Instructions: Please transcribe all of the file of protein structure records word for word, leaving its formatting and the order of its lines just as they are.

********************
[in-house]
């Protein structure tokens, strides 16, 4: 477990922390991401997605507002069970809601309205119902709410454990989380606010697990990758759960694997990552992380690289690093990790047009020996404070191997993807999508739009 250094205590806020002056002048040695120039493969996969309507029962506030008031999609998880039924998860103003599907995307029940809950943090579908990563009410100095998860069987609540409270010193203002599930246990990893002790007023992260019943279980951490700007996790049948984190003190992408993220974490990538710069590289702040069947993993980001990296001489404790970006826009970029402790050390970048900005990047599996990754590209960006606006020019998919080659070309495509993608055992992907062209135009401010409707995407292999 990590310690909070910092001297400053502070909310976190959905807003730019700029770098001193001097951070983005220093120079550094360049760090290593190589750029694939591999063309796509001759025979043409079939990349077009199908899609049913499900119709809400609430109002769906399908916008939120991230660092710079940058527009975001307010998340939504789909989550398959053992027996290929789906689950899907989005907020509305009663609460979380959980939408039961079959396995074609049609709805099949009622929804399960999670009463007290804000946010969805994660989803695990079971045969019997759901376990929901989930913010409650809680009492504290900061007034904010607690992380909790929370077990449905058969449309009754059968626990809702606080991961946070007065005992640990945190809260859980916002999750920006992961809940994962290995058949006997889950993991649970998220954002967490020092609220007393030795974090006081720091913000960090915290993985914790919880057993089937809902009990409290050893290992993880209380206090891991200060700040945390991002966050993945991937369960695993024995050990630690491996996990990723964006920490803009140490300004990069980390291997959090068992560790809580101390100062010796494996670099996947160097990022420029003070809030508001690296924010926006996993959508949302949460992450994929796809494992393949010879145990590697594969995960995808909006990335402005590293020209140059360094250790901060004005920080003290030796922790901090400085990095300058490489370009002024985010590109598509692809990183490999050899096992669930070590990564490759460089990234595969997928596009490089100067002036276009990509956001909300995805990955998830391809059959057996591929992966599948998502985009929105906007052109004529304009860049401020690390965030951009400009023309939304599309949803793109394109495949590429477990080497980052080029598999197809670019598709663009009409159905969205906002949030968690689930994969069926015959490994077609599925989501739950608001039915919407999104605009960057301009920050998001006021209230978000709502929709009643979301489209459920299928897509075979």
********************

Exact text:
[in-house]
């Protein structure tokens, strides 16, 4: 477990922390991401997605507002069970809601309205119902709410454990989380606010697990990758759960694997990552992380690289690093990790047009020996404070191997993807999508739009 250094205590806020002056002048040695120039493969996969309507029962506030008031999609998880039924998860103003599907995307029940809950943090579908990563009410100095998860069987609540409270010193203002599930246990990893002790007023992260019943279980951490700007996790049948984190003190992408993220974490990538710069590289702040069947993993980001990296001489404790970006826009970029402790050390970048900005990047599996990754590209960006606006020019998919080659070309495509993608055992992907062209135009401010409707995407292999 990590310690909070910092001297400053502070909310976190959905807003730019700029770098001193001097951070983005220093120079550094360049760090290593190589750029694939591999063309796509001759025979043409079939990349077009199908899609049913499900119709809400609430109002769906399908916008939120991230660092710079940058527009975001307010998340939504789909989550398959053992027996290929789906689950899907989005907020509305009663609460979380959980939408039961079959396995074609049609709805099949009622929804399960999670009463007290804000946010969805994660989803695990079971045969019997759901376990929901989930913010409650809680009492504290900061007034904010607690992380909790929370077990449905058969449309009754059968626990809702606080991961946070007065005992640990945190809260859980916002999750920006992961809940994962290995058949006997889950993991649970998220954002967490020092609220007393030795974090006081720091913000960090915290993985914790919880057993089937809902009990409290050893290992993880209380206090891991200060700040945390991002966050993945991937369960695993024995050990630690491996996990990723964006920490803009140490300004990069980390291997959090068992560790809580101390100062010796494996670099996947160097990022420029003070809030508001690296924010926006996993959508949302949460992450994929796809494992393949010879145990590697594969995960995808909006990335402005590293020209140059360094250790901060004005920080003290030796922790901090400085990095300058490489370009002024985010590109598509692809990183490999050899096992669930070590990564490759460089990234595969997928596009490089100067002036276009990509956001909300995805990955998830391809059959057996591929992966599948998502985009929105906007052109004529304009860049401020690390965030951009400009023309939304599309949803793109394109495949590429477990080497980052080029598999197809670019598709663009009409159905969205906002949030968690689930994969069926015959490994077609599925989501739950608001039915919407999104605009960057301009920050998001006021209230978000709502929709009643979301489209459920299928897509075979």